Jump to main content.

Wastes - Resource Conservation - Common Wastes & Materials - Paper Recycling

Paper Making and Recycling

Over the centuries, paper has been made from a wide variety of materials such as cotton, wheat straw, sugar cane waste, flax, bamboo, wood, linen rags, and hemp. Regardless of the source, you need fiber to make paper. Today fiber comes mainly from two sources — wood and recycled paper products.

Paper mills differ in their processes based on the source of fiber used and the end product produced. There are three basic types of mills:

Pulp mills make pulp, a mixture of cellulose fibers and water used as the basis of all paper products. Pulp is made in several ways, depending on the type of paper being produced. Wood chips, which come from logs or from residues from sawmills, furniture manufacturers and other sources, can be chemically or mechanically separated into individual wood fibers in a process called pulping.

In chemical pulping, the most common pulping process in the United States, the wood chips are “cooked” in a digester at an elevated pressure with an appropriate solution of chemicals to dissolve the lignin (the “glue” that binds the fibers in the wood) and allow the cellulose fiber bundles in the wood to separate into individual cellulose fibers. Since chemical processing is gentle on the cellulose fiber, chemical pulps tend to have longer fibers and make strong paper such as printing and writing papers and paperboard.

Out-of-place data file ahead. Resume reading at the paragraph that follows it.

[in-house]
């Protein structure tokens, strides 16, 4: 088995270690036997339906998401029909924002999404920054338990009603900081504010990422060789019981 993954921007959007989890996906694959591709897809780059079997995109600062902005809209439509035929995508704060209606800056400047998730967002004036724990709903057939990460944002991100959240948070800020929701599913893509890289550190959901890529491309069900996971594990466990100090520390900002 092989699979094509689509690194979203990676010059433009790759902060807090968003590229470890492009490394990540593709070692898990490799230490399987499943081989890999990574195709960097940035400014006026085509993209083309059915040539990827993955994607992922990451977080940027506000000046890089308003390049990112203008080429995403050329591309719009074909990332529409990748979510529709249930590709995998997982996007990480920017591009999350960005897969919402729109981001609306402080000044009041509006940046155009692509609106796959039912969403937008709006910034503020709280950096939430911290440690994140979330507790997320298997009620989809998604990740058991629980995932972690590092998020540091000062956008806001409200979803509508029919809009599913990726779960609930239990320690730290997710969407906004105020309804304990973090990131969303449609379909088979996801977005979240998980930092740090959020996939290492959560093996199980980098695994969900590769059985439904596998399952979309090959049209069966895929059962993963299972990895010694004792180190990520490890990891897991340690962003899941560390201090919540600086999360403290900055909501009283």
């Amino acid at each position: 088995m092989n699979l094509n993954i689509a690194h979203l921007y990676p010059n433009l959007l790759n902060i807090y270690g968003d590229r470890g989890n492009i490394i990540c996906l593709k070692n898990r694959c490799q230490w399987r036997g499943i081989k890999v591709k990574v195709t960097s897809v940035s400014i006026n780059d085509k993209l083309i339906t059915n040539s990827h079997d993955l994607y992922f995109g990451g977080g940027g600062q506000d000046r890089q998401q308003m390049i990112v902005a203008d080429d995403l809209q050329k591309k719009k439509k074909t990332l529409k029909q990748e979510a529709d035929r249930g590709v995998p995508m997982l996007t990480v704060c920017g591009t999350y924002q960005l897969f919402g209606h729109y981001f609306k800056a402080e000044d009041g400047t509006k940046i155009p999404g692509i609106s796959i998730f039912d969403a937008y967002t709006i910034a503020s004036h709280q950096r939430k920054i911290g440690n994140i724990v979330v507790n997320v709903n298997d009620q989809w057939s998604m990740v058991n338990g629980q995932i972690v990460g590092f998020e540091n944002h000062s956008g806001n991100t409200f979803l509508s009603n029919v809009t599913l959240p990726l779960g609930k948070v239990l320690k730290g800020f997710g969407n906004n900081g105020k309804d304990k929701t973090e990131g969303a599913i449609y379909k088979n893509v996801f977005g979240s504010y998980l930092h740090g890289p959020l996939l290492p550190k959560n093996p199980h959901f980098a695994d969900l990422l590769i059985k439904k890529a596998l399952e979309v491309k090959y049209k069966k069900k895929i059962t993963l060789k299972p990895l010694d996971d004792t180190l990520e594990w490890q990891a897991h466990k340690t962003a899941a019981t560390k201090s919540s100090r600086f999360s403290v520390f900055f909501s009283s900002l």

In mechanical pulping, chemicals are not used to remove the lignin in the wood chips. Instead, wood chips are pressed against a grinder that physically separates the fibers. Mechanical pulps have shorter fiber lengths and produce papers which do not require as much strength — such as newsprint.

After the fibers have been separated, the mill washes and decontaminates the pulp. To produce a white paper product, the mill must bleach the pulp to remove color associated with remaining residual lignin. Typically, the bleaching chemicals (such as chlorine dioxide, oxygen, or hydrogen peroxide) are injected into the pulp and the resulting mixture is washed with water.

The bleached or unbleached wood pulp — which at this point is in a very dilute slurry — is then pumped onto rolling wire screen mats that vibrate slightly to allow water to drain out of the pulp and to help the fibers interlock into sheets. By varying the amount of pulp pumped onto the rolling mats, the speed of the mat, and the speed of the vibrations, paper with different qualities and properties can be achieved. The sheets then pass through a long series of rollers that press out any remaining moisture, followed by steam-heated drums that dry the paper. Finally, a process called calendaring polishes the sheets and smoothes out wrinkles. Large sheets of paper are wound onto rolls and can then be cut to produce a variety of paper products.